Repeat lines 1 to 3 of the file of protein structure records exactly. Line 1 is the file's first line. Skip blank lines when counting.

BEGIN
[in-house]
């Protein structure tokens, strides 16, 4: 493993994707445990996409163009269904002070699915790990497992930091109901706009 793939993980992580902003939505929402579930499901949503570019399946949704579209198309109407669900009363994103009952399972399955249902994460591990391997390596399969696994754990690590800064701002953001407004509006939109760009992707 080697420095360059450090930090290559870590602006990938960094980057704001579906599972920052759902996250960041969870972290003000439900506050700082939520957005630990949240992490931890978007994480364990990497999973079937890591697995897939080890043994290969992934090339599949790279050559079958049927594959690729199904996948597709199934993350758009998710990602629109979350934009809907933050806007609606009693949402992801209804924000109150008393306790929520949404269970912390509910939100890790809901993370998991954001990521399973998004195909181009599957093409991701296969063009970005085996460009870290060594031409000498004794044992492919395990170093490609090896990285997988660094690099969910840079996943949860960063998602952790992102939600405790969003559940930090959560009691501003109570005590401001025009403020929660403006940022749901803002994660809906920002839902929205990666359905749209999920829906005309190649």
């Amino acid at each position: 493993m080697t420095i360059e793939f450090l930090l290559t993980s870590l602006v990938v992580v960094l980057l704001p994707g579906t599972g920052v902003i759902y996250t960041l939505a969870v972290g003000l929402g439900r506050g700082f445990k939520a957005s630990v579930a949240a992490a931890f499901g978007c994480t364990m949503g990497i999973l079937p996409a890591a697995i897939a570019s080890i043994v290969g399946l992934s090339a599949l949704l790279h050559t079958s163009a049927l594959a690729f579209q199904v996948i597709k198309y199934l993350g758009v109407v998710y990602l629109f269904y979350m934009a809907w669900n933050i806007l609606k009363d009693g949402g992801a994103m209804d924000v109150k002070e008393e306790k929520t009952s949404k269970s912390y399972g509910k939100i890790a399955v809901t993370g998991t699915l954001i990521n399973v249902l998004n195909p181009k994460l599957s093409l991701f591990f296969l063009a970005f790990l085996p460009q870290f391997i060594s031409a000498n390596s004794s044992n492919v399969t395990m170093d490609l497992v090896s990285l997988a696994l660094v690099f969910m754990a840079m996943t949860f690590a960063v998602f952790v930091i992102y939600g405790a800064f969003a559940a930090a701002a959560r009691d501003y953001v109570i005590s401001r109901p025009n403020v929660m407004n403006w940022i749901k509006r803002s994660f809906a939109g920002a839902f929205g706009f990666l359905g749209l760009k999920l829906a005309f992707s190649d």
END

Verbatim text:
[in-house]
């Protein structure tokens, strides 16, 4: 493993994707445990996409163009269904002070699915790990497992930091109901706009 793939993980992580902003939505929402579930499901949503570019399946949704579209198309109407669900009363994103009952399972399955249902994460591990391997390596399969696994754990690590800064701002953001407004509006939109760009992707 080697420095360059450090930090290559870590602006990938960094980057704001579906599972920052759902996250960041969870972290003000439900506050700082939520957005630990949240992490931890978007994480364990990497999973079937890591697995897939080890043994290969992934090339599949790279050559079958049927594959690729199904996948597709199934993350758009998710990602629109979350934009809907933050806007609606009693949402992801209804924000109150008393306790929520949404269970912390509910939100890790809901993370998991954001990521399973998004195909181009599957093409991701296969063009970005085996460009870290060594031409000498004794044992492919395990170093490609090896990285997988660094690099969910840079996943949860960063998602952790992102939600405790969003559940930090959560009691501003109570005590401001025009403020929660403006940022749901803002994660809906920002839902929205990666359905749209999920829906005309190649």
């Amino acid at each position: 493993m080697t420095i360059e793939f450090l930090l290559t993980s870590l602006v990938v992580v960094l980057l704001p994707g579906t599972g920052v902003i759902y996250t960041l939505a969870v972290g003000l929402g439900r506050g700082f445990k939520a957005s630990v579930a949240a992490a931890f499901g978007c994480t364990m949503g990497i999973l079937p996409a890591a697995i897939a570019s080890i043994v290969g399946l992934s090339a599949l949704l790279h050559t079958s163009a049927l594959a690729f579209q199904v996948i597709k198309y199934l993350g758009v109407v998710y990602l629109f269904y979350m934009a809907w669900n933050i806007l609606k009363d009693g949402g992801a994103m209804d924000v109150k002070e008393e306790k929520t009952s949404k269970s912390y399972g509910k939100i890790a399955v809901t993370g998991t699915l954001i990521n399973v249902l998004n195909p181009k994460l599957s093409l991701f591990f296969l063009a970005f790990l085996p460009q870290f391997i060594s031409a000498n390596s004794s044992n492919v399969t395990m170093d490609l497992v090896s990285l997988a696994l660094v690099f969910m754990a840079m996943t949860f690590a960063v998602f952790v930091i992102y939600g405790a800064f969003a559940a930090a701002a959560r009691d501003y953001v109570i005590s401001r109901p025009n403020v929660m407004n403006w940022i749901k509006r803002s994660f809906a939109g920002a839902f929205g706009f990666l359905g749209l760009k999920l829906a005309f992707s190649d």